Tensions between India and Pakistan played a significant role at the latest UN General Assembly, according to Muhammad Ittefaq.
What is life like for a young girl growing up in Indian-administered Kashmir, one of the most heavily militarized zones in the world? How different is it to that of a girl living in the Indian capital Delhi? BBC Hindi's Divya Arya asked two teenagers, Duaa from Srinagar and Saumya in Delhi, to become pen pals.
Indian and Pakistani diplomats tend to agree on one thing: A peace deal with their quarrelsome neighbor will need to be worked out under the cover of darkness through a so-called “back-channel.” [...] The benefits of backroom diplomacy are well known. Keeping negotiation processes outside the public gaze allows parties to make concessions and explore creative proposals that could otherwise mean political suicide for their leaders.
India’s and Turkey’s bilateral relations have been marked by cordiality and warmth since the establishment of their diplomatic relationship in 1948. However, the Pakistan factor has overshadowed Indo-Turkey relations during the last several decades. The bilateral ties between Turkey and Pakistan has been tied and strengthened by their historical and religious legacies.
Signaling a new diplomatic push to refurbish its battered image and win friends and influence nations, Pakistan is sending Maleeha Lodhi, a high-profile envoy, who has asserted that "her prime focus will be creating a clear line on Kashmir cause," to the United Nations.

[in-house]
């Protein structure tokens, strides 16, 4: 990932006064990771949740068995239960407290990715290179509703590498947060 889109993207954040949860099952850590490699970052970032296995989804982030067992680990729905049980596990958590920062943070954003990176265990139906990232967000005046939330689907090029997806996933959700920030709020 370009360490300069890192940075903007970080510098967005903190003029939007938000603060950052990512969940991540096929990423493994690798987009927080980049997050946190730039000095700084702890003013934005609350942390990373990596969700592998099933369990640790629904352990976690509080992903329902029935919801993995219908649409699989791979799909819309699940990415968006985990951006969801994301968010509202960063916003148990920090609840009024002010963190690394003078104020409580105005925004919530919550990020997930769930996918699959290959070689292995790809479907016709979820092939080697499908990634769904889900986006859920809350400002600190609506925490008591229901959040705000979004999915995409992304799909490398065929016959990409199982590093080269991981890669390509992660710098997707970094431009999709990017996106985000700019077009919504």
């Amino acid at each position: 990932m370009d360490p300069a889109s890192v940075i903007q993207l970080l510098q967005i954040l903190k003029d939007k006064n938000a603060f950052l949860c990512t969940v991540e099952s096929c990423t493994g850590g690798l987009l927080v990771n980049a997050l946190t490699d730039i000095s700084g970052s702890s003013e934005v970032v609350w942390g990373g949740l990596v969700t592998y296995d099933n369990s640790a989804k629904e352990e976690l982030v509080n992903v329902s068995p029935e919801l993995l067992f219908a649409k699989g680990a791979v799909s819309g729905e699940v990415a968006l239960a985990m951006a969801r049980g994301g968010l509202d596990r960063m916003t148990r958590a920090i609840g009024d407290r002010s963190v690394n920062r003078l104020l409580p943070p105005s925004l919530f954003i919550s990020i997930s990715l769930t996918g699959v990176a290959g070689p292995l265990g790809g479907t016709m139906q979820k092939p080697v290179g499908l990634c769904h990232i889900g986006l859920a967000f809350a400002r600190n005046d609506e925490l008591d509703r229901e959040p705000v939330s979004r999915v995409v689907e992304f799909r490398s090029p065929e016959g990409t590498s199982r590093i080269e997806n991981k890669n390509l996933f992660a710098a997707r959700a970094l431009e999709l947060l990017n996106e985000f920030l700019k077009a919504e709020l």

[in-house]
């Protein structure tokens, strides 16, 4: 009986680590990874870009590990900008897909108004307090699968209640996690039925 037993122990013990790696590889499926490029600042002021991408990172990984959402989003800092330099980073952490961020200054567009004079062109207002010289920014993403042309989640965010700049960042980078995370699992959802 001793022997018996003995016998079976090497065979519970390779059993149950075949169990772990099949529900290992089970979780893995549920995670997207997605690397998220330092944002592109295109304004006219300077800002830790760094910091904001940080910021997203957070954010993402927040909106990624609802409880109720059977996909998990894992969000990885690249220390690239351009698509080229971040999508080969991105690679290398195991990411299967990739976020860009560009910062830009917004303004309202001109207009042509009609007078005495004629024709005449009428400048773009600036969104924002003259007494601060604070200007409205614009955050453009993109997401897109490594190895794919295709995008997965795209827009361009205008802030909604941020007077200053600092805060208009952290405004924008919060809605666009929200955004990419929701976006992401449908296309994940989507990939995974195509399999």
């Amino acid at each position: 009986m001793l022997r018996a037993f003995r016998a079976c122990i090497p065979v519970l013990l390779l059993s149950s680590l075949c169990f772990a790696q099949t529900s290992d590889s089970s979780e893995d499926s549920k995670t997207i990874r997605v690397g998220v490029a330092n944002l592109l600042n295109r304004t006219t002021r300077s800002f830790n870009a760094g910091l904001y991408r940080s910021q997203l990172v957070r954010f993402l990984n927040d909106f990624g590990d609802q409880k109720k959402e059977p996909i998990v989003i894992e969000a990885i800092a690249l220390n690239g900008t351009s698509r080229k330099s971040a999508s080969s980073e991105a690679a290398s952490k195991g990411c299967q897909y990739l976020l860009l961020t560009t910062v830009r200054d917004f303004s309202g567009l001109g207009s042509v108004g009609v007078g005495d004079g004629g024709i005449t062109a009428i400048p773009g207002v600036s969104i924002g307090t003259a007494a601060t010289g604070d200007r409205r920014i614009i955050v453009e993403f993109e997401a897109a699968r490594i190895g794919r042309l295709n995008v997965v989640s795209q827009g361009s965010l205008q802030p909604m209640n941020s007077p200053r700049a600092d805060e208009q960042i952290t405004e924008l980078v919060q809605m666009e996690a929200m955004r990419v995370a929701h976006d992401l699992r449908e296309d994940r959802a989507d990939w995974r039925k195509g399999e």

For a brief moment after Indian Prime Minister Narendra Modi’s election victory, there was optimism in both India and Pakistan. (...)Unfortunately, it has all been downhill since.
The recent violence along the Line of Control (LoC) between India and Pakistan in Kashmir threatens confrontation yet again between the two nuclear armed neighbors. It also underscores the need to rescue the fragile Track II process from irrelevance, because ultimately it is through genuine people-to-people exchange that long-term peace between the two nations is possible.
In this week’s frantic rescue effort, one unexpected development is the army’s use of Twitter, WhatsApp, a messaging service, and Facebook to reach families. Twenty years ago, when social media first emerged, India’s government — like its counterparts in Beijing and Moscow — regarded it warily, as a force that could undermine state power.